(plaintiffs, a coalition of groups that oppose transgenic seed consisting of organic and non-organic farmers, businesses, and associations, filed declaratory judgment action against Monsanto alleging 23 patents invalid and unenforceable and seeking declaration that Monsanto would have no remedy against them should contamination of their crops with biotechnology occur; no plaintiff has any claim of contamination occurring in crops grown or seeds sold; Monsanto has never enforced patent rights against any farmer for trace amounts of seed by inadvertent means; court granted motion to dismiss finding no case or controversy existed because no patent cases have been brought against plaintiffs or any similarly situated parties, Monsanto’s express statement clearly declared no intention to file suit for inadvertent exposure; and Monsanto’s failure to sign a blanket waiver of immunity for plaintiffs was irrelevant).


(Court unanimously holds (affirming court of appeals), on basis of oil and gas law, that landownership in TX includes interests in in-place groundwater; such water cannot be taken for public use without adequate compensation guaranteed by Article I, Section 17(a) of the TX Constitution; plaintiffs, farmers, had sought permit to pump underground water to grow and irrigate crops; underground water at issue located in Edwards Aquifer and plaintiffs' land situated entirely within boundaries of Edwards Aquifer; permit granted, but limited to 14 acre-feet of water rather than 700 acre-feet that was sought because plaintiffs could not establish "historical use"; Court determined that plaintiff's practice of issuing permits based on historical use was unjustified departure from Texas Water Code permitting factors).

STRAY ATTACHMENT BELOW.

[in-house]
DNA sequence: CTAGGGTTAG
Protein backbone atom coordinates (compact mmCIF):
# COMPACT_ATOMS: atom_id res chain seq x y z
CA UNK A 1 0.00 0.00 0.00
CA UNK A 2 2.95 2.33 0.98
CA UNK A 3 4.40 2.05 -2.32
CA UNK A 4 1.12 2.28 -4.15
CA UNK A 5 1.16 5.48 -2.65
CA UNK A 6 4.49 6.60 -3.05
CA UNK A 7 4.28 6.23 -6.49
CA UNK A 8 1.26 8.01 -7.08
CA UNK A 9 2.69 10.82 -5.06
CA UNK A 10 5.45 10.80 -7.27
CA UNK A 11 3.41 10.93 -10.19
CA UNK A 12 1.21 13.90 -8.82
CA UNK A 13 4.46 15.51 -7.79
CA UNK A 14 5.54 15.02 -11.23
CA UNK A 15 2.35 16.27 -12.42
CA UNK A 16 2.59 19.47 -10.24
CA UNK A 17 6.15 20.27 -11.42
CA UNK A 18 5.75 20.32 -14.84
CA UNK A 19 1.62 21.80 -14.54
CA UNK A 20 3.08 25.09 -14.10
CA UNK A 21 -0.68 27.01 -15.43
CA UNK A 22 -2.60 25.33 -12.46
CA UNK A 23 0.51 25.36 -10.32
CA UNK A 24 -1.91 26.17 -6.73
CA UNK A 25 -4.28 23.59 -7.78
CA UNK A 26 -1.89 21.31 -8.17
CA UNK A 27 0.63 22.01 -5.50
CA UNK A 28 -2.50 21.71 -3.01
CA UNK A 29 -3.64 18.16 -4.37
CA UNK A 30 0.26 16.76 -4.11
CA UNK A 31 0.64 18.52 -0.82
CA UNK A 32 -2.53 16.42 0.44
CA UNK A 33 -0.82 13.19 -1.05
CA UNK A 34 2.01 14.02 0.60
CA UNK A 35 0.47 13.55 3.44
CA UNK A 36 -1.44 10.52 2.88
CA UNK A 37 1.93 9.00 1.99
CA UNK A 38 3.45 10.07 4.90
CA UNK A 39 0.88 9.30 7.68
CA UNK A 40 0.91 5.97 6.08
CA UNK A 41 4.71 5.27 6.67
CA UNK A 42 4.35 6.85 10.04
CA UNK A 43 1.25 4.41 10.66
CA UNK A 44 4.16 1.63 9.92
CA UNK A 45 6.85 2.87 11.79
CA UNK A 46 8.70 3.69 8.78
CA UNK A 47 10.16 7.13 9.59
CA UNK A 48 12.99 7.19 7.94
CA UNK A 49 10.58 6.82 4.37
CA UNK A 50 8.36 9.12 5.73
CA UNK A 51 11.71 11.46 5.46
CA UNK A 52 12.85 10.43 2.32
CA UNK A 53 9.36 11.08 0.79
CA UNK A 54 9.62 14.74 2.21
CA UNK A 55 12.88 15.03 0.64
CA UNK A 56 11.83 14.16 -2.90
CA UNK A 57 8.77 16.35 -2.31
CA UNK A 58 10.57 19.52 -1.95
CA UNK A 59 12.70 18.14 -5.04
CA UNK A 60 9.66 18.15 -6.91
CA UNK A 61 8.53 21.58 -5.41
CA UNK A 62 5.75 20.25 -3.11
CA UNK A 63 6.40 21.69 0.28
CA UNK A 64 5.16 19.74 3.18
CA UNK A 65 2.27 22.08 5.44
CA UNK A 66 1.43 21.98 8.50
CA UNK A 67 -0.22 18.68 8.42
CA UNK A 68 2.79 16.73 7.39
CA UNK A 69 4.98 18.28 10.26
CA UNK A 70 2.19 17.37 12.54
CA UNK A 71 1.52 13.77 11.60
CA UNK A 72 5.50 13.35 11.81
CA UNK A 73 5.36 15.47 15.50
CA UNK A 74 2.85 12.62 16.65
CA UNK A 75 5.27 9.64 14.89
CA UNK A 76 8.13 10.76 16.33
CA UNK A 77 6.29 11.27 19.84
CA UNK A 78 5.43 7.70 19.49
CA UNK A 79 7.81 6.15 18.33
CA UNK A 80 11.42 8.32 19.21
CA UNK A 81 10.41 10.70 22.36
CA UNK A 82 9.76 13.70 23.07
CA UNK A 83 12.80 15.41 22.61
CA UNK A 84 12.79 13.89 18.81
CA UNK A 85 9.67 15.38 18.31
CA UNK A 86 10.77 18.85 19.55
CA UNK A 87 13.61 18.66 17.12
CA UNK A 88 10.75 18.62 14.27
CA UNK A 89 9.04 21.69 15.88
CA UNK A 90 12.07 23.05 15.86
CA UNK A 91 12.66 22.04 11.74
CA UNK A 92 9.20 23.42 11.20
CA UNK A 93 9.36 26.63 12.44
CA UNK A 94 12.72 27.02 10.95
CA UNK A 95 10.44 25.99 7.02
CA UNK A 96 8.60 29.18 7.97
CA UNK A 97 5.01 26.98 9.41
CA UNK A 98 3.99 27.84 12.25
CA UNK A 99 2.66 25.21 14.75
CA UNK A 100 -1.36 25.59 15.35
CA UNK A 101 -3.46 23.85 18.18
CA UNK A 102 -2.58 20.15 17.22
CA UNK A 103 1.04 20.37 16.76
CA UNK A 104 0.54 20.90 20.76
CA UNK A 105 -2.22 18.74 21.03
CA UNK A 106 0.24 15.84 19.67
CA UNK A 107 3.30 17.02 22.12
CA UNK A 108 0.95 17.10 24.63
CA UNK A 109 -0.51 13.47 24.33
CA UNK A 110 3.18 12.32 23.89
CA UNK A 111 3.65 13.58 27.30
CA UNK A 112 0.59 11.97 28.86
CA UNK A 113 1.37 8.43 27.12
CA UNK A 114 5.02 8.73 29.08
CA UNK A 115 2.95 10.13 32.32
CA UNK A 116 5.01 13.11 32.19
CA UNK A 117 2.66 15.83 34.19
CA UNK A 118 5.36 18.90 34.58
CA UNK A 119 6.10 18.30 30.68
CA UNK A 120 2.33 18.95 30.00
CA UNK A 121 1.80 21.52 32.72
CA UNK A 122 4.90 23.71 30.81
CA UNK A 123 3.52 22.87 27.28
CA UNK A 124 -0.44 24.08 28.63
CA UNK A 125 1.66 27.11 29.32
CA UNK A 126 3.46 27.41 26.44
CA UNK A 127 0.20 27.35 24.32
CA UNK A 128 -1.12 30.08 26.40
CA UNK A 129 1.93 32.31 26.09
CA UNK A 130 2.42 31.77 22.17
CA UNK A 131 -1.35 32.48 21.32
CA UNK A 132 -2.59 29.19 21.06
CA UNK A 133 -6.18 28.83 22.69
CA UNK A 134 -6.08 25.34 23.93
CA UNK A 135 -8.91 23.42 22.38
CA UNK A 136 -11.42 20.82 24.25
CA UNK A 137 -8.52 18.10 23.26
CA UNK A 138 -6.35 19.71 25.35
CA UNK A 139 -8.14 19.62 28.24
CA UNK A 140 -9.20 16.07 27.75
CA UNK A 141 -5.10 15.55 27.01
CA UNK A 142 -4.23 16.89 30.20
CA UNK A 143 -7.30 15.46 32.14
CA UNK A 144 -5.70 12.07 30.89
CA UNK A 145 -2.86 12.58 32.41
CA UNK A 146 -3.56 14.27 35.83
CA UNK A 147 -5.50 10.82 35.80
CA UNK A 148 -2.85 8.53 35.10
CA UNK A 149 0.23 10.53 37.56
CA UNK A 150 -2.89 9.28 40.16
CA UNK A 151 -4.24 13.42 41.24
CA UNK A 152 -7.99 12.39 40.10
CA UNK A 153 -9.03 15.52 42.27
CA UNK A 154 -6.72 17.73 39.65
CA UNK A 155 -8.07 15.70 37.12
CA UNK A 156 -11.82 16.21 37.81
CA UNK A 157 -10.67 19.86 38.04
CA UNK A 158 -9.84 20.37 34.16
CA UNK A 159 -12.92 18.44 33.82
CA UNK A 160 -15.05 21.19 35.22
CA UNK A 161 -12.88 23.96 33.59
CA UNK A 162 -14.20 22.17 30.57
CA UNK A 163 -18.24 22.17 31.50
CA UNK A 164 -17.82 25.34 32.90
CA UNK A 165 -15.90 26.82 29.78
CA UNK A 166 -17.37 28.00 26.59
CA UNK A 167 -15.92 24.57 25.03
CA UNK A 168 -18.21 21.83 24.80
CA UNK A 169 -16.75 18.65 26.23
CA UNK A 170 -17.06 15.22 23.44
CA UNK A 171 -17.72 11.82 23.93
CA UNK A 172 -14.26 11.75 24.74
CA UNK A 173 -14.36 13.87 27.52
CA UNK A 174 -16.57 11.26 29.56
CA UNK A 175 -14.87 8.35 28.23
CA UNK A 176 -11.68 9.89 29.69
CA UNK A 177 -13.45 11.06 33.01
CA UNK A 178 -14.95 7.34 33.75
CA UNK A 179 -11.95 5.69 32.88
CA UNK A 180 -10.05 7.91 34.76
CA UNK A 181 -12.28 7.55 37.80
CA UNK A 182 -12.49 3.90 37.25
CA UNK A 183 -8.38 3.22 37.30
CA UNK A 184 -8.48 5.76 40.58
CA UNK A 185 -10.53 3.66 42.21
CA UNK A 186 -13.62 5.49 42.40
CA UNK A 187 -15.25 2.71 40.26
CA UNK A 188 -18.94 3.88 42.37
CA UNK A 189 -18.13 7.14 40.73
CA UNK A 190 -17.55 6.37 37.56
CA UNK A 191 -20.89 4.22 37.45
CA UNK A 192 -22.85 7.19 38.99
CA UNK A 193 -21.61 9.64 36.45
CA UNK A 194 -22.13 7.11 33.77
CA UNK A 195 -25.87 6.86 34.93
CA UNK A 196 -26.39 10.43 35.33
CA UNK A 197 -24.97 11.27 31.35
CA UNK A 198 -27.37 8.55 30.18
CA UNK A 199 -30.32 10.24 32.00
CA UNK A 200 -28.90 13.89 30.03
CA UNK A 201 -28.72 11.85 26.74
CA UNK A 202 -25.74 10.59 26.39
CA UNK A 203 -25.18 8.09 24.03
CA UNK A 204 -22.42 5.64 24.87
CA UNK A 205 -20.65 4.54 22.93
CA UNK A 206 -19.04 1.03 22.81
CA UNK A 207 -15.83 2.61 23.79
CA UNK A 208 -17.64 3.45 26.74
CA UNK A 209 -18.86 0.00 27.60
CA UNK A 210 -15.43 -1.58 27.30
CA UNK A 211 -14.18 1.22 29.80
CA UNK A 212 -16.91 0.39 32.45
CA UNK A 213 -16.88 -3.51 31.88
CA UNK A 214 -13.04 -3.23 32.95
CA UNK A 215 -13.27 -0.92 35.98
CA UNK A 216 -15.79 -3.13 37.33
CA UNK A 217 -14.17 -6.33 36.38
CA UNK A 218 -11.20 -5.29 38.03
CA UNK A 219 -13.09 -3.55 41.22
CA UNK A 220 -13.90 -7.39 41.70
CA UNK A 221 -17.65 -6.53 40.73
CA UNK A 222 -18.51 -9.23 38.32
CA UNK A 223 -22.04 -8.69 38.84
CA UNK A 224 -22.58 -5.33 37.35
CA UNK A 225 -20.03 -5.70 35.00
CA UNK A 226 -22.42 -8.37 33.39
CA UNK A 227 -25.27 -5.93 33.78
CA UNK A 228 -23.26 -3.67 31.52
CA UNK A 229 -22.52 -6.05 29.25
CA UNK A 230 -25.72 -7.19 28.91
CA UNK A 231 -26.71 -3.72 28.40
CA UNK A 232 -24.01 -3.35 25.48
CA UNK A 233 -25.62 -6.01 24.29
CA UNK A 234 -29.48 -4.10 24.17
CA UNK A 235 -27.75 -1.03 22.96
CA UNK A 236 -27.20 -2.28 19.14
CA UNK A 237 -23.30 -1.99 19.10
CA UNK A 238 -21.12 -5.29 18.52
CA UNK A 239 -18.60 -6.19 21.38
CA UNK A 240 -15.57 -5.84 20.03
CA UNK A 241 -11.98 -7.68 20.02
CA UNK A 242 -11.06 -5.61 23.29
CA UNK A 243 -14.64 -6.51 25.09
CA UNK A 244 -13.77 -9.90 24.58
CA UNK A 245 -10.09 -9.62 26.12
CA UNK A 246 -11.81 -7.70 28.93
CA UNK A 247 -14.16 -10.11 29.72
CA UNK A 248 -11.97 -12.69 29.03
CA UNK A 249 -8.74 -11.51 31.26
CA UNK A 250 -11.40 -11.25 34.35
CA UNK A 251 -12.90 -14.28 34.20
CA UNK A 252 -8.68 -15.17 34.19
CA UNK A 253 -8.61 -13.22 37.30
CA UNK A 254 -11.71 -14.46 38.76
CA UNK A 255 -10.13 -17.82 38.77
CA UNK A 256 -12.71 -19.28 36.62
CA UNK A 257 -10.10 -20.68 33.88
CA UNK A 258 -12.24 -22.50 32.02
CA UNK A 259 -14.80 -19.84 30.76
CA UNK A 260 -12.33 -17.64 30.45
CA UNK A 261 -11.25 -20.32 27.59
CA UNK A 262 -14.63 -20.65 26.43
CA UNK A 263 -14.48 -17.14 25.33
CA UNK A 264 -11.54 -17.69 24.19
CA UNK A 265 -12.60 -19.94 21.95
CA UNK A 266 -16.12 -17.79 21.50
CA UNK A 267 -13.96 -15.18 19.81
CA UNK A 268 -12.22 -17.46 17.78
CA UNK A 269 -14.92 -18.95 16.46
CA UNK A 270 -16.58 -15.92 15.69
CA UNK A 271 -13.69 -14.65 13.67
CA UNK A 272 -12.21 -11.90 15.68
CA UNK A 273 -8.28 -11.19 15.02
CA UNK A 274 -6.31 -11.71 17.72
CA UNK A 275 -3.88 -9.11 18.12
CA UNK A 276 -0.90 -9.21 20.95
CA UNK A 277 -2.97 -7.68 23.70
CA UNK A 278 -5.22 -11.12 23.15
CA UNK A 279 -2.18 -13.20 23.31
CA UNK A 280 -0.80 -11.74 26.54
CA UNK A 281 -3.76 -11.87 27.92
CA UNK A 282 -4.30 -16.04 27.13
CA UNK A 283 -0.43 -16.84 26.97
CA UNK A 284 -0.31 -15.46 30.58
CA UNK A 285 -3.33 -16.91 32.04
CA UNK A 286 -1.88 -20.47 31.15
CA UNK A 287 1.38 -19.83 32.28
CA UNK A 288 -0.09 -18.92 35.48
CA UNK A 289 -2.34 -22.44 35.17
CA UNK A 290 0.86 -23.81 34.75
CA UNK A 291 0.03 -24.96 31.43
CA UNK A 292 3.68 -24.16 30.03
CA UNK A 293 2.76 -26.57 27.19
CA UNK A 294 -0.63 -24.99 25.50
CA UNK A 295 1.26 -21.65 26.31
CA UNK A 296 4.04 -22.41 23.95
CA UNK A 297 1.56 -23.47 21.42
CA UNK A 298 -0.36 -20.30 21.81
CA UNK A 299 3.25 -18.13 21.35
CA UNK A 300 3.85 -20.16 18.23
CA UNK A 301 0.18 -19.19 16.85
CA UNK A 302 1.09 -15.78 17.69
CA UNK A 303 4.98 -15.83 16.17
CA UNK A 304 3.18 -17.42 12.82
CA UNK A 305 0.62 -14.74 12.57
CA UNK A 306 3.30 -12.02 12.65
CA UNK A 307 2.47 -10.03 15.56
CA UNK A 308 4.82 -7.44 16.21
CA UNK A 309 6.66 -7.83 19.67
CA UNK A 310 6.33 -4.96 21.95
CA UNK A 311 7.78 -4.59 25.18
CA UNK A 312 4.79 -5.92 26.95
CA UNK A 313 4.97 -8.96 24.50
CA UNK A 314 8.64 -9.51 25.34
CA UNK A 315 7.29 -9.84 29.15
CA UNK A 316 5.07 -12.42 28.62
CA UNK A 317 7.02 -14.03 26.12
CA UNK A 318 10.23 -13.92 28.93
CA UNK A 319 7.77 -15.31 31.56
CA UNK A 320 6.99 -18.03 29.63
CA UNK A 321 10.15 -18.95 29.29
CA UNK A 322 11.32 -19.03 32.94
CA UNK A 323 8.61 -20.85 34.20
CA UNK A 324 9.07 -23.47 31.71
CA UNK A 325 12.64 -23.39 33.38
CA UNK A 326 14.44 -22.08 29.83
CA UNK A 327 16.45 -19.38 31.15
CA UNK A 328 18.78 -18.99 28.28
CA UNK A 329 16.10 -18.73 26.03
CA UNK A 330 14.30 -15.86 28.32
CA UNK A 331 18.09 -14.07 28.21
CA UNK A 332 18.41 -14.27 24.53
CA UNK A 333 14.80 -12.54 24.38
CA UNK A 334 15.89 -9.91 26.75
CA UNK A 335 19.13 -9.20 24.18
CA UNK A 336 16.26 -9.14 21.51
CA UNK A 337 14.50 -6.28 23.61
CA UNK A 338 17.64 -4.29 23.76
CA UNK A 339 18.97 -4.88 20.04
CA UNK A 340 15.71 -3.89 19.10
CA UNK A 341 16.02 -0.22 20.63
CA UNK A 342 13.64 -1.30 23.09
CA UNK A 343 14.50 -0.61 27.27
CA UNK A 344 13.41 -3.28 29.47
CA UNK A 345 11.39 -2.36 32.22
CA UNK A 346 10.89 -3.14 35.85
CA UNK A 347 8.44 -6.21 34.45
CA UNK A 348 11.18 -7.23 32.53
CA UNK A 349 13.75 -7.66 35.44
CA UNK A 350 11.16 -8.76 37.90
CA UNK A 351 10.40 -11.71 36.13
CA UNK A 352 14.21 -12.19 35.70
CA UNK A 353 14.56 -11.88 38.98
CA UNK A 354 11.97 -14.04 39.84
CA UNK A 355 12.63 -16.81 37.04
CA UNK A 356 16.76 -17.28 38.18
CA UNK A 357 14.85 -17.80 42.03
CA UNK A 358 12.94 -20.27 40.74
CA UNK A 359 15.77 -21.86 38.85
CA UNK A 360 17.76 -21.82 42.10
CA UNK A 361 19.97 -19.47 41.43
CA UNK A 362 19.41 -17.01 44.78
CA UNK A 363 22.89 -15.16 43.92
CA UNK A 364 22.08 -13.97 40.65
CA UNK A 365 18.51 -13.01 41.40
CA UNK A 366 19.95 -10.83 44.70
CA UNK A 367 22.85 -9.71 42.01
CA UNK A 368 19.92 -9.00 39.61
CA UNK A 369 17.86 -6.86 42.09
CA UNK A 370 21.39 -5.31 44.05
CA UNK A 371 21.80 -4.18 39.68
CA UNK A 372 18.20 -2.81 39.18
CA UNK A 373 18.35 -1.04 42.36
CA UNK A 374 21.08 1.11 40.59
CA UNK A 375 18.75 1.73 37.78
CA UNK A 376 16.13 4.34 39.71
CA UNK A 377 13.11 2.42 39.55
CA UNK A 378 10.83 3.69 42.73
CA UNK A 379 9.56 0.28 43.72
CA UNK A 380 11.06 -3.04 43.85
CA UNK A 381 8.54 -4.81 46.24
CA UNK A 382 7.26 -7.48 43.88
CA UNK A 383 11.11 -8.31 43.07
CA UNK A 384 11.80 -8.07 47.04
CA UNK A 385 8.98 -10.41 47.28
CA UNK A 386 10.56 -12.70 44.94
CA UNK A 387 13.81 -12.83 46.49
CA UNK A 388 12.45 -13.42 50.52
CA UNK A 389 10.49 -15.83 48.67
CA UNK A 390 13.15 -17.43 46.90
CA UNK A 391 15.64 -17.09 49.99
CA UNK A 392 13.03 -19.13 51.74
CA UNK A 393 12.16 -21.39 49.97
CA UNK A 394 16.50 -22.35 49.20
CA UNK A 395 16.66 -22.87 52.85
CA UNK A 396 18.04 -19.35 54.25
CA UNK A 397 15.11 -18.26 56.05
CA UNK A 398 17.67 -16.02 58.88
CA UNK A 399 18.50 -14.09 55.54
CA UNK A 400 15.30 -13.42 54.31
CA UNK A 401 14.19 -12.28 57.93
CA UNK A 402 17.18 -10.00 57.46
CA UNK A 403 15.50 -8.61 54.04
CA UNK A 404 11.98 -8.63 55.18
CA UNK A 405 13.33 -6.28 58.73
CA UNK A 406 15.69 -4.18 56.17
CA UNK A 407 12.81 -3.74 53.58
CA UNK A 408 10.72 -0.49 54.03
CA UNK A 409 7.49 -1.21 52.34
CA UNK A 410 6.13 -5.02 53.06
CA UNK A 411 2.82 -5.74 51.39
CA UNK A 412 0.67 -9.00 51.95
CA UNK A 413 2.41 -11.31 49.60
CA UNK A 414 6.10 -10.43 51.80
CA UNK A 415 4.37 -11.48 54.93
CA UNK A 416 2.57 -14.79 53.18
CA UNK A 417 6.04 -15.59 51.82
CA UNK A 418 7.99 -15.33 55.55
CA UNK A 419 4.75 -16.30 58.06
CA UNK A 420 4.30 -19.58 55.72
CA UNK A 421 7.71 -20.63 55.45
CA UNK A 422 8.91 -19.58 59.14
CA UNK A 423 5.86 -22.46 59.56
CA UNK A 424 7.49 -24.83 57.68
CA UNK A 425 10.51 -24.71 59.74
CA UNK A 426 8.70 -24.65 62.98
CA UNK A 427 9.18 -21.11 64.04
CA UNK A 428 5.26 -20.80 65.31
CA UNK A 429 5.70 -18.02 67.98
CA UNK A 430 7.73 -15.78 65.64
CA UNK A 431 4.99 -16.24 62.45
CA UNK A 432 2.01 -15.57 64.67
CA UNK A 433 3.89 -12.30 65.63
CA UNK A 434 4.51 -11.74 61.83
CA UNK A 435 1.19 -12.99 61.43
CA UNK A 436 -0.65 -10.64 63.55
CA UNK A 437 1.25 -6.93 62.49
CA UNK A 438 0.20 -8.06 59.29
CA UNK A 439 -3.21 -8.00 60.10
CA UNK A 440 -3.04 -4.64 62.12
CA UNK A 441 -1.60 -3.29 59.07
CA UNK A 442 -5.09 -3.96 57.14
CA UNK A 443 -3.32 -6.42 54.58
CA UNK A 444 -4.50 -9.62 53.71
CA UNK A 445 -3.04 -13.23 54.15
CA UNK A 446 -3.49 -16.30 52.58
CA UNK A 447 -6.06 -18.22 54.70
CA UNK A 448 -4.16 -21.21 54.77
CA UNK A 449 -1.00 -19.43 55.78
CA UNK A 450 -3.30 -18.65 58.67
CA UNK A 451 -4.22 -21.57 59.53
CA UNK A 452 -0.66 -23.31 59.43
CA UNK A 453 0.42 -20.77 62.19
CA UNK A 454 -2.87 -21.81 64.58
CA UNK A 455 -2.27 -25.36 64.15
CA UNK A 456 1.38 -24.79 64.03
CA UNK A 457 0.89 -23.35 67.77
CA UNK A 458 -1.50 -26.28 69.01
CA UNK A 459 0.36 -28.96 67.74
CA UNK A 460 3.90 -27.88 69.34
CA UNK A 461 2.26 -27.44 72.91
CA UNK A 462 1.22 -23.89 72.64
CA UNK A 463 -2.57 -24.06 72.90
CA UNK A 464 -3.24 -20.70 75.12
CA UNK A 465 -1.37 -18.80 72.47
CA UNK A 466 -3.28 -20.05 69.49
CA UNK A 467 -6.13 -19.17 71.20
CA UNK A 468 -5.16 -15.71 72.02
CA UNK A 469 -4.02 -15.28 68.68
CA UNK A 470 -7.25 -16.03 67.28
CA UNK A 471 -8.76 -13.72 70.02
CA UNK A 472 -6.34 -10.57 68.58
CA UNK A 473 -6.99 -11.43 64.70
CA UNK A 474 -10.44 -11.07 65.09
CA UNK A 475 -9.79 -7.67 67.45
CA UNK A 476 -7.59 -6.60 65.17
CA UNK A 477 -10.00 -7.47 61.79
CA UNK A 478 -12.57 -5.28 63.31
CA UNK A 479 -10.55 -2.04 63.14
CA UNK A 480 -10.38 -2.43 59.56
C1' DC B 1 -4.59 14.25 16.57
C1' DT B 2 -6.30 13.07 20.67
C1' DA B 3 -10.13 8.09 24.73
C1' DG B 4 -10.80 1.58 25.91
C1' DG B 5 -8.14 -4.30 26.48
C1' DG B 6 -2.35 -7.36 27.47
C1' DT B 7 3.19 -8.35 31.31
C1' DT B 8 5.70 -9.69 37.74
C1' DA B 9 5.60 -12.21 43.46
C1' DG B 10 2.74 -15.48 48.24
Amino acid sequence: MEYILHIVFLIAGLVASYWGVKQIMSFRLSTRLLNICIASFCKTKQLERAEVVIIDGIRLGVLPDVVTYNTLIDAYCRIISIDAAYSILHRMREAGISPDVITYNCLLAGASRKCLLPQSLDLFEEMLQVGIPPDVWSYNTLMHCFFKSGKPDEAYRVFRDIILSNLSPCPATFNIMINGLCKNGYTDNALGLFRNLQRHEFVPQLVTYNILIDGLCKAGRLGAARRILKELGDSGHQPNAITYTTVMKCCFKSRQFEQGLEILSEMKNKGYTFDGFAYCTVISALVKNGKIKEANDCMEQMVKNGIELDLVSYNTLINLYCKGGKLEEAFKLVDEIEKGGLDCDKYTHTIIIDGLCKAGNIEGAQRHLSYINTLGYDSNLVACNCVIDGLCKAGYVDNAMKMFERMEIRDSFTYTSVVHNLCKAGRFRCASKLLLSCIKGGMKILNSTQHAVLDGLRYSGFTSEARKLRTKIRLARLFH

(defendant did not commit tort of conversion with respect to sale of hay bales located on property defendant purchased at auction; plaintiff had cut and baled hay on premises prior to sale and party conducting sale gave plaintiff 30 days after sale to remove bales; over ninety days after sale, defendant sold bales to third party for $4,180 ($38/bale); plaintiff sued to recover proceeds and resisted defendant’s summary judgment motion by claiming that question remained as to whether plaintiff had abandoned bales; trial court granted summary judgment for defendant but awarded plaintiff $1,393.34 (of $4,180 total) and later reduced it to $500 for plaintiff’s labor in cutting hay;  on appeal, court determined that defendant did not commit tort of conversion because plaintiff had no right to possess hay at time of alleged conversion, and neither sale bond nor deed reserved right to possess corn; $500 award to plaintiff upheld on unjust enrichment theory).